How Vonage's CMO shifted its marketing strategy to reach consumers in new ways

Vonage’s Ted Gilvar speaks to Lindsay Stein about the brand’s shift in its marketing strategy and plans to reach consumers in new, engaging ways

How are marketing and communications structured at Vonage?
The way we have it structured is the same as my last job [at Monster], where PR and corporate comms report into marketing and social sits within the communications team. 

It works a lot better when everything is connected and under one roof. Earned and social media are more important than paid media and, as we are embarking on new work, I want to make sure everything is
really integrated.

You joined the company in April. What made you decide to move to Vonage?
It’s a unique time at the organization. We’re transitioning from having strong brand awareness and heritage within the consumer business and migrating that toward the business audience. We’re transforming from someone who used cloud communications to reinvent the home phone and international market to attacking the fast-growing business segment.

Are you moving away from the consumer business then?
Absolutely not. The business side of the market is fast growing as companies of all sizes move to the cloud. The consumer side is key to our success as well, so we’re continuing to support the areas we’re in and we have some new product developments in mobile to bring more features and functionality to that space.

Any consumer campaigns coming up?
We have individual efforts against different businesses. We have some work supporting our international market and some for our domestic phone market. We will continue to do more work to drive that success.

What’s the best strategy to engage business audiences?
We have great brand awareness, so we start from a good place. The challenge is making sure they understand that our cloud comms and strong tech base means we can deliver products and services that meet the needs of businesses. We’re working on an integrated campaign that will address the business audience. It will be across traditional advertising, PR, and all forms of communications.

In the last 18 months, we’ve accelerated that business by about 50%, acquired three companies, and brought them under the Vonage umbrella. The job now is to continue to accelerate it.

Recent articles talk about the drop in Vonage’s subscribers. What are the most up-to-date numbers associated with these losses?
We have made a conscious effort to focus on acquiring customers that have a greater lifetime value. We’ve made a shift in our marketing approach and efficiency to improve the quality of customers we acquire, driving lower churn [subscriber loss], and generating increased profitability for the business. This has resulted in fewer, but more profitable customers, which was expected.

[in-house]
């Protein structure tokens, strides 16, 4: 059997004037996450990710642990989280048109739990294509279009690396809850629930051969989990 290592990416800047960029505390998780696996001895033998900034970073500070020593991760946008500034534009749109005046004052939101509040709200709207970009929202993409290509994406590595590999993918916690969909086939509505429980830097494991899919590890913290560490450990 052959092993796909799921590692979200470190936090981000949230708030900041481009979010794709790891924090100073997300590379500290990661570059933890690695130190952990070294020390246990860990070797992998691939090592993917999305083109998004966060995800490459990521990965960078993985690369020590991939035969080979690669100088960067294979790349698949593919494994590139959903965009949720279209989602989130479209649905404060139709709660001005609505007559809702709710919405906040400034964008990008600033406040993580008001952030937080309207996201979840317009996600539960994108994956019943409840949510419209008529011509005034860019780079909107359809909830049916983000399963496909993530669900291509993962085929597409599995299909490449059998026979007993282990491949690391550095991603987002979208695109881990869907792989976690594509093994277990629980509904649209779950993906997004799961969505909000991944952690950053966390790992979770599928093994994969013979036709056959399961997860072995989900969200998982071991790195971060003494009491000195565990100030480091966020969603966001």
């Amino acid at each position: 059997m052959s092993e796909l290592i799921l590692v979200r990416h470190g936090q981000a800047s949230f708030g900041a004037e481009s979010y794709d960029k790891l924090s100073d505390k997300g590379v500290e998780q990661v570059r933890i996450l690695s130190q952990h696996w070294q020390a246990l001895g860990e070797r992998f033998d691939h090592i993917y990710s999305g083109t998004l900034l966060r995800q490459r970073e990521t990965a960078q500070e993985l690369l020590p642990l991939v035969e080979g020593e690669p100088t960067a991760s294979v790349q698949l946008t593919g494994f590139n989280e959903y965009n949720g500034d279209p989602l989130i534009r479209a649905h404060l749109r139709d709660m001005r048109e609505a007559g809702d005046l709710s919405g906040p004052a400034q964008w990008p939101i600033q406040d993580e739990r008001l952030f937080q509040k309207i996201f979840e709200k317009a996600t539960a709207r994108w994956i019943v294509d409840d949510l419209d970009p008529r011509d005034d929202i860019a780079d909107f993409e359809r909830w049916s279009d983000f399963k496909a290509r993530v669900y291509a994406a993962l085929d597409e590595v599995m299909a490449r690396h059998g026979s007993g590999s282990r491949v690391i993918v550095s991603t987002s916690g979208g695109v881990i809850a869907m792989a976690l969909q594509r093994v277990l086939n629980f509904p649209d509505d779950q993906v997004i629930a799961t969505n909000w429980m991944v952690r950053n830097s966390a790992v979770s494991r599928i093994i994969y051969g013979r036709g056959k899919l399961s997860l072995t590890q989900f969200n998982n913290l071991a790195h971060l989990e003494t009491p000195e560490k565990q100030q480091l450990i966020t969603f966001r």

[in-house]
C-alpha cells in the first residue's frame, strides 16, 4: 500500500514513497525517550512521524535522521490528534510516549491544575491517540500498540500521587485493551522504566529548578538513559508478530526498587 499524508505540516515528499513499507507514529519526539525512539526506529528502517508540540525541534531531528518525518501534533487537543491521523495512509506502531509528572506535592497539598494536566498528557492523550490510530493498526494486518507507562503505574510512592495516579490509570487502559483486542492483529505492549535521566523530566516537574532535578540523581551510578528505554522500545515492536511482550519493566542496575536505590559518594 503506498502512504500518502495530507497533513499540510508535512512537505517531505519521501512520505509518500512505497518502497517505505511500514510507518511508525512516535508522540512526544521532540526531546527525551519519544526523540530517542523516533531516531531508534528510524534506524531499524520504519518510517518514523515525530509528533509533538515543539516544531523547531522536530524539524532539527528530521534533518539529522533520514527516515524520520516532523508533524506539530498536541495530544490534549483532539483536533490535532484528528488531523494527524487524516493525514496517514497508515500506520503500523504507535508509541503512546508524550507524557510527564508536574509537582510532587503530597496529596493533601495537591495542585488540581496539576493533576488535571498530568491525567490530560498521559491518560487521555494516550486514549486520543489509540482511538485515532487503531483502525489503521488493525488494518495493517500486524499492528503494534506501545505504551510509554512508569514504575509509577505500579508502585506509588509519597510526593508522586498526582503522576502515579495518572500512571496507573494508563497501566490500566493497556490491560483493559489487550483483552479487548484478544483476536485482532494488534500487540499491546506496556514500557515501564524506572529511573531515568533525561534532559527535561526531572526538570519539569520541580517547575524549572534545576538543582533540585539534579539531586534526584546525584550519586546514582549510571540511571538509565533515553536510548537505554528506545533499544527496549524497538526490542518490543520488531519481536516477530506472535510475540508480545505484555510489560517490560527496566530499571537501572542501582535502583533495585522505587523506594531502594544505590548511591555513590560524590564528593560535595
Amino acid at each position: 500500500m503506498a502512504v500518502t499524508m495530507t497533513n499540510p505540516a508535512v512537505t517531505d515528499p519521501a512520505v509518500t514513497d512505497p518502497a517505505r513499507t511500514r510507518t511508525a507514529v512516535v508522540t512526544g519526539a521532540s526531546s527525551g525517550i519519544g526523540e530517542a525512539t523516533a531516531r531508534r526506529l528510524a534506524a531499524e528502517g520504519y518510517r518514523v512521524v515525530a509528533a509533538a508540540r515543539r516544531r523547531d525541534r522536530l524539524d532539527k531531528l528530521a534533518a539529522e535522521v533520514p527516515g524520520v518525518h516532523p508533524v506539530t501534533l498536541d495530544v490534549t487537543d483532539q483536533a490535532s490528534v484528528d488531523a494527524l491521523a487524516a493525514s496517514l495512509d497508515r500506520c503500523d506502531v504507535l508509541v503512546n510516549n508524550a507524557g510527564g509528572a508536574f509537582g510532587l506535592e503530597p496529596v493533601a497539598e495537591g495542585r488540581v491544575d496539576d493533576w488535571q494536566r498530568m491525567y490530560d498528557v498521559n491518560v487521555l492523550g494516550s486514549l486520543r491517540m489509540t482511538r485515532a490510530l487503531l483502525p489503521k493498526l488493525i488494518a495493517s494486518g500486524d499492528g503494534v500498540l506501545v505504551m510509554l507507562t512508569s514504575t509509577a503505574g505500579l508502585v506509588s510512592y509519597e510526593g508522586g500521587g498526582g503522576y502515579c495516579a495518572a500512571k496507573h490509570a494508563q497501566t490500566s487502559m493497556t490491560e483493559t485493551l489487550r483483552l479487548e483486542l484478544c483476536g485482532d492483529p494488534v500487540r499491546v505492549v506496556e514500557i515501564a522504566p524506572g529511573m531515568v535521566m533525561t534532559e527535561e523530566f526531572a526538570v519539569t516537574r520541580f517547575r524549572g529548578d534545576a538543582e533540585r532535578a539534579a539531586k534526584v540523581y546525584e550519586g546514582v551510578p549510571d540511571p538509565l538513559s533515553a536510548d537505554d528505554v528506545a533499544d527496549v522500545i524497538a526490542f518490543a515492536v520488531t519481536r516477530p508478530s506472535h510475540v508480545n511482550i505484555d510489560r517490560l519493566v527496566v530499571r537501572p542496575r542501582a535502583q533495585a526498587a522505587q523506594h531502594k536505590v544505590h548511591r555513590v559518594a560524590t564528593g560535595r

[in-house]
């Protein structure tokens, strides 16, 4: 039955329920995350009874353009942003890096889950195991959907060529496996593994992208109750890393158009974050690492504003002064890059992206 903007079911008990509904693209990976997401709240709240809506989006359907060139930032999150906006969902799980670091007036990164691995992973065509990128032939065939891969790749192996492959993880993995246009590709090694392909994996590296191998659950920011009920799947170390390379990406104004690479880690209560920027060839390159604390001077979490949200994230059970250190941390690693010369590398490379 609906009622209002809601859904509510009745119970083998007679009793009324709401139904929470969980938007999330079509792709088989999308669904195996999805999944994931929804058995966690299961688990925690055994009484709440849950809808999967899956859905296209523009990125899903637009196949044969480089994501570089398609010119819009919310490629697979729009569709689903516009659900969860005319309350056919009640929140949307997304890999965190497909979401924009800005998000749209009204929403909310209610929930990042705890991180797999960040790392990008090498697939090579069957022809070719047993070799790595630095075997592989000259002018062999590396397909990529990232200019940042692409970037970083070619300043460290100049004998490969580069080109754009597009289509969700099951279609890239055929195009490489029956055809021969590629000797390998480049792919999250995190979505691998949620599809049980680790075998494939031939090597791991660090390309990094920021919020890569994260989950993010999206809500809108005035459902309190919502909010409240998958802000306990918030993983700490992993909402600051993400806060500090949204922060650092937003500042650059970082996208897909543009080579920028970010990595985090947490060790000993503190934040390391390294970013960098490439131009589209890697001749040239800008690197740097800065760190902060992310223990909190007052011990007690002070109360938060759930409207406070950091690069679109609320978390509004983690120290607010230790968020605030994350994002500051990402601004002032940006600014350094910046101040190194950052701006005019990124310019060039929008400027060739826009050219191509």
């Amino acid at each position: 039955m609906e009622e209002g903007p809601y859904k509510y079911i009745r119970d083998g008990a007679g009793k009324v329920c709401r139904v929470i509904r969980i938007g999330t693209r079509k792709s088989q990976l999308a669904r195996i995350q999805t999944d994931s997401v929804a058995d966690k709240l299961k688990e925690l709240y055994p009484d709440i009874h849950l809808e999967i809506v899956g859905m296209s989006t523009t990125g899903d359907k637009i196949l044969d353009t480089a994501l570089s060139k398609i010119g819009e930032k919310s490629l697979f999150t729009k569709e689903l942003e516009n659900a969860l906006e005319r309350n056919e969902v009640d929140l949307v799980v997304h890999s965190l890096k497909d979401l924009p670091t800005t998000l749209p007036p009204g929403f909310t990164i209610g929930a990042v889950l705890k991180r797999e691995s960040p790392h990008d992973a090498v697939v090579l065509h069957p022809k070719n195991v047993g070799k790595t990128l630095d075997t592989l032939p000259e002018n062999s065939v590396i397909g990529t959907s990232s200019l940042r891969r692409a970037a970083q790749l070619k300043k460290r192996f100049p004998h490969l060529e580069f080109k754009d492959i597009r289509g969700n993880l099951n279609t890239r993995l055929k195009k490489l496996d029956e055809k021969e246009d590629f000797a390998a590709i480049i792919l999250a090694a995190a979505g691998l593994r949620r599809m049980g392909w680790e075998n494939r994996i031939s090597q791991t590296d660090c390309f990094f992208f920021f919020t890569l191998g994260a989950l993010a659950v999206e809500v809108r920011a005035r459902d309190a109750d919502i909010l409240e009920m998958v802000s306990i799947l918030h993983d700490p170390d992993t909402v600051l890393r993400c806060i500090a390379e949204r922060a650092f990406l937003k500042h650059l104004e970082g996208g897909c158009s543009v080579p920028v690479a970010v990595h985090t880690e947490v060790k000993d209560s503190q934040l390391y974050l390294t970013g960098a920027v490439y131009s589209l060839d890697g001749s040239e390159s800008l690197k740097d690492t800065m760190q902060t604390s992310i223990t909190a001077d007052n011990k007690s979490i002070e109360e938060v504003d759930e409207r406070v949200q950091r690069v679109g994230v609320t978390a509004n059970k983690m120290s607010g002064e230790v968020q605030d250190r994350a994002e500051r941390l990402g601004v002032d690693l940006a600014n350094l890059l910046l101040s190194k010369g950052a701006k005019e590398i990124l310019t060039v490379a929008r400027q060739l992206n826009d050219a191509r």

We have also made the decision to reallocate marketing dollars to business services as we continue to invest for growth in business markets. That approach is working. EBITDA for Q1 2015 were $38 million, the highest in 13 quarters. Account churn for the quarter was 2.4%, down from 2.6% for the same period
last year. We also see an opportunity to cross sell our residential and business products.

How will Vonage keep more subscribers from jumping ship?
We’ve accelerated the introduction of new products. Recent developments include customers’ ability to use their home phone plan to make and receive calls on smartphones anywhere there is Wi-Fi or data with the Vonage extensions app. More than half of our subscriber base has downloaded the app.

We also launched selective call block, a feature that allows customers to block unwanted calls to their home numbers in real time.

What are your goals for the rest of the year?
We want to sharpen the meaning behind the Vonage brand. We have a proud history of breaking down barriers, being disruptive, and finding a better way for people to communicate. I want to bring some of that disruption back with the way we communicate.

 We want to find new and interesting ways to connect with consumers where they’re consuming content, whether on social or mobile. We have to be more engaging and create some affinity for consumers to choose us against the sea of competitors we’re up against.

How did your previous experience at Monster and at agencies ready you for Vonage?
Monster and Vonage are both Internet-based technology businesses that apply tech to drive value for consumers. Both have b-to-b and b-to-c components. I spent the last six and a half years [at Monster] thinking about both audiences and making sure we’re successful in each, so that’s helpful at Vonage.

My agency time [most recently at BBDO] taught me about understanding consumer needs and finding creative ways to connect with people. Ultimately, any marketing is successful if you stand out from the competition and make true connections with customers.

Would you like to post a comment?

Please Sign in or register.